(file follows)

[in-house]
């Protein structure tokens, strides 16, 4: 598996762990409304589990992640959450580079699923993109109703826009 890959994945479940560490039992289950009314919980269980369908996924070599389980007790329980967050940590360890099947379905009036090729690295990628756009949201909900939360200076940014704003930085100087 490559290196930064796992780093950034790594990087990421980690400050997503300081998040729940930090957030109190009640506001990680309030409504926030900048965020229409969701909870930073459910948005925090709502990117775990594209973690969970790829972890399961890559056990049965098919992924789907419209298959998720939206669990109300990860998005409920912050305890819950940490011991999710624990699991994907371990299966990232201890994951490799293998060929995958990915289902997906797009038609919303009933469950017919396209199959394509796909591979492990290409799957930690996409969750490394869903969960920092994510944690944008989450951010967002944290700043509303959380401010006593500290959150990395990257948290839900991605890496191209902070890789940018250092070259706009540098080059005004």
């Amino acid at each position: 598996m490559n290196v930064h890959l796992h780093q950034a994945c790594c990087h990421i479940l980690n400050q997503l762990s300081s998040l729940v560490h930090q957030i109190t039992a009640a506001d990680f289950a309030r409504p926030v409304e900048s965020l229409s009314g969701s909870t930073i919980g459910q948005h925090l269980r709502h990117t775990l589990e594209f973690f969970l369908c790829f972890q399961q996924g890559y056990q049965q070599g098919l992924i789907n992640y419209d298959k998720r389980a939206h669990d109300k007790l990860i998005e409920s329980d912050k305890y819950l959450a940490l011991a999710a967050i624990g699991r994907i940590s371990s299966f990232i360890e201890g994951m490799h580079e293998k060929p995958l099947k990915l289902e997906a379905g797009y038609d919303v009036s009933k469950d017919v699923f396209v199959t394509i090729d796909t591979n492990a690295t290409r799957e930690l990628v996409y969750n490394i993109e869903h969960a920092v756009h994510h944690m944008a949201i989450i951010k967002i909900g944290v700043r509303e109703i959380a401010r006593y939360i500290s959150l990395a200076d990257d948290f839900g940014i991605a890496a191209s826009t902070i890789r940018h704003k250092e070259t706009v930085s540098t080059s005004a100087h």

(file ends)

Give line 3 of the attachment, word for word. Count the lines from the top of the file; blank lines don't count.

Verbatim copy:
């Amino acid at each position: 598996m490559n290196v930064h890959l796992h780093q950034a994945c790594c990087h990421i479940l980690n400050q997503l762990s300081s998040l729940v560490h930090q957030i109190t039992a009640a506001d990680f289950a309030r409504p926030v409304e900048s965020l229409s009314g969701s909870t930073i919980g459910q948005h925090l269980r709502h990117t775990l589990e594209f973690f969970l369908c790829f972890q399961q996924g890559y056990q049965q070599g098919l992924i789907n992640y419209d298959k998720r389980a939206h669990d109300k007790l990860i998005e409920s329980d912050k305890y819950l959450a940490l011991a999710a967050i624990g699991r994907i940590s371990s299966f990232i360890e201890g994951m490799h580079e293998k060929p995958l099947k990915l289902e997906a379905g797009y038609d919303v009036s009933k469950d017919v699923f396209v199959t394509i090729d796909t591979n492990a690295t290409r799957e930690l990628v996409y969750n490394i993109e869903h969960a920092v756009h994510h944690m944008a949201i989450i951010k967002i909900g944290v700043r509303e109703i959380a401010r006593y939360i500290s959150l990395a200076d990257d948290f839900g940014i991605a890496a191209s826009t902070i890789r940018h704003k250092e070259t706009v930085s540098t080059s005004a100087h």